We previously generated STING N153S knock-in mice that have a human disease-associated gain-of-function mutation in STING. Patients with this mutation (STING N154S in humans) develop STING-associated vasculopathy with onset in infancy (SAVI), a severe pediatric autoinflammatory disease characterized by pulmonary fibrosis. Since this mutation promotes the upregulation of antiviral type I interferon-stimulated genes (ISGs), we hypothesized that STING N153S knock-in mice may develop more severe autoinflammatory disease in response to a virus challenge. To test this hypothesis, we infected heterozygous STING N153S mice with murine gammaherpesvirus 68 (HV68). STING N153S mice were highly vulnerable to infection and developed pulmonary fibrosis after infection. In addition to impairing CD8 T cell responses and humoral immunity, STING N153S also promoted the replication of HV68 in cultured macrophages. In further support of a combined innate and adaptive immunodeficiency, HV68 infection was more severe in Rag1 -/- STING N153S mice than in Rag1 -/- littermate mice, which completely lack adaptive immunity. Thus, a gain-of-function STING mutation creates a combined innate and adaptive immunodeficiency that leads to virus-induced pulmonary fibrosis.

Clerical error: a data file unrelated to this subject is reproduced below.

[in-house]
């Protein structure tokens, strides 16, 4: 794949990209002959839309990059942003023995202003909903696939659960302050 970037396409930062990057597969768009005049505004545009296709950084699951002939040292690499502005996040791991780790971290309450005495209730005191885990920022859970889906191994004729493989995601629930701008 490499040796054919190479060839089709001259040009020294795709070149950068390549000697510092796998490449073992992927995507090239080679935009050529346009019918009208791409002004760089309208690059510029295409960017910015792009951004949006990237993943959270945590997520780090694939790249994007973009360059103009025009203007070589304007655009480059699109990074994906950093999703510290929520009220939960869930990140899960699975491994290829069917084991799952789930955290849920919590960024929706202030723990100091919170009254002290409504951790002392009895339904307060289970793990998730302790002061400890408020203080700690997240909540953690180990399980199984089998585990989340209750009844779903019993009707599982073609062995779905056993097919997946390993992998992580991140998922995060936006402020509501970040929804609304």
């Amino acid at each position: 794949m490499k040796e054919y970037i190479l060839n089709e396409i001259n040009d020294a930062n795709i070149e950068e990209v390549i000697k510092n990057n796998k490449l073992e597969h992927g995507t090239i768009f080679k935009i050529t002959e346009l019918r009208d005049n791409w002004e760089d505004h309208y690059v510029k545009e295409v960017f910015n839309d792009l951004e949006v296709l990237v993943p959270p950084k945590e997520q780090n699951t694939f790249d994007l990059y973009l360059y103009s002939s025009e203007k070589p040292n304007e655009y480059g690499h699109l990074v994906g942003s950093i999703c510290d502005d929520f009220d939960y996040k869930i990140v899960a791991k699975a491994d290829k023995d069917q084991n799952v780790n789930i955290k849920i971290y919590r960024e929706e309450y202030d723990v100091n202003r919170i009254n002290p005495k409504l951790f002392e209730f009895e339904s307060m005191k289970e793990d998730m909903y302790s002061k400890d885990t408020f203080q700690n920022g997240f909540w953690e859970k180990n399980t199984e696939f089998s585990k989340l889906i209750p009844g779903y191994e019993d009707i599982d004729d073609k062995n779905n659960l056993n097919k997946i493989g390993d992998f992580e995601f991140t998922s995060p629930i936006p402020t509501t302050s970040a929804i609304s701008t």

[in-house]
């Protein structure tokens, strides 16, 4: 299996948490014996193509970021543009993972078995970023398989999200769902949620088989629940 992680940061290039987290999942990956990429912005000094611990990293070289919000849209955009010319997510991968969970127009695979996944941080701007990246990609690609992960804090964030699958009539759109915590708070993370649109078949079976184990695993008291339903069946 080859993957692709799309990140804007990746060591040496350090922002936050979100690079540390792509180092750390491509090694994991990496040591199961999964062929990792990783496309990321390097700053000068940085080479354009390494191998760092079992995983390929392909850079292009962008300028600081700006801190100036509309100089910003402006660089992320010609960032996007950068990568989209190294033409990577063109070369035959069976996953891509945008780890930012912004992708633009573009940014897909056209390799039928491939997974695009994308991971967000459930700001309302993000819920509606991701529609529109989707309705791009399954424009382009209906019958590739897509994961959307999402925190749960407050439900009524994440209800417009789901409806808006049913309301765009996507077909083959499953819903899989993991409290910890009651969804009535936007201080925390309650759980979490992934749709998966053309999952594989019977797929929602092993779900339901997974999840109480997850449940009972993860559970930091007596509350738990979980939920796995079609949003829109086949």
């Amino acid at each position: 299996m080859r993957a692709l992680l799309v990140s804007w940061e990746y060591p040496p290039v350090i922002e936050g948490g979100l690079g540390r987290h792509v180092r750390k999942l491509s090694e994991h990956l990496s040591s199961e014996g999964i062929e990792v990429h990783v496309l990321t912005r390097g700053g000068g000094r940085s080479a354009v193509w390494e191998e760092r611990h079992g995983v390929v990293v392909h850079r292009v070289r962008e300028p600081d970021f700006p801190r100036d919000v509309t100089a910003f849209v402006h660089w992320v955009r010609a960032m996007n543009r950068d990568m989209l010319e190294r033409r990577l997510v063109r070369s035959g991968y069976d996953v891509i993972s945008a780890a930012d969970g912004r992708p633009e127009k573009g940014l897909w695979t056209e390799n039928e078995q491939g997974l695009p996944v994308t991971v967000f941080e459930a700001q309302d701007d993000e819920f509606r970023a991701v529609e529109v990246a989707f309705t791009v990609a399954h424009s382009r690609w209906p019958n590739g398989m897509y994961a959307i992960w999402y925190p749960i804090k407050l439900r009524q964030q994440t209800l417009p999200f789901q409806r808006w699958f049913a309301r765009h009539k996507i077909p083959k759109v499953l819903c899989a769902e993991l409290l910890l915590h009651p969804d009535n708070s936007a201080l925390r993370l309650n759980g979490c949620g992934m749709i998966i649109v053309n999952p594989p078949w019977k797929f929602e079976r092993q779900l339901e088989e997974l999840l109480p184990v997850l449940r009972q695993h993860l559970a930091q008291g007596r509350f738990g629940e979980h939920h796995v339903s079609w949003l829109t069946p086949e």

Original languageEnglish
Article numbere0180618
JournalJournal of virology
Issue number4
StatePublished - Feb 1 2019


  • Adaptive immunity
  • Autoimmunity
  • Gammaherpesvirus
  • Innate immunity
  • MHV68
  • Pulmonary fibrosis
  • Vasculopathy


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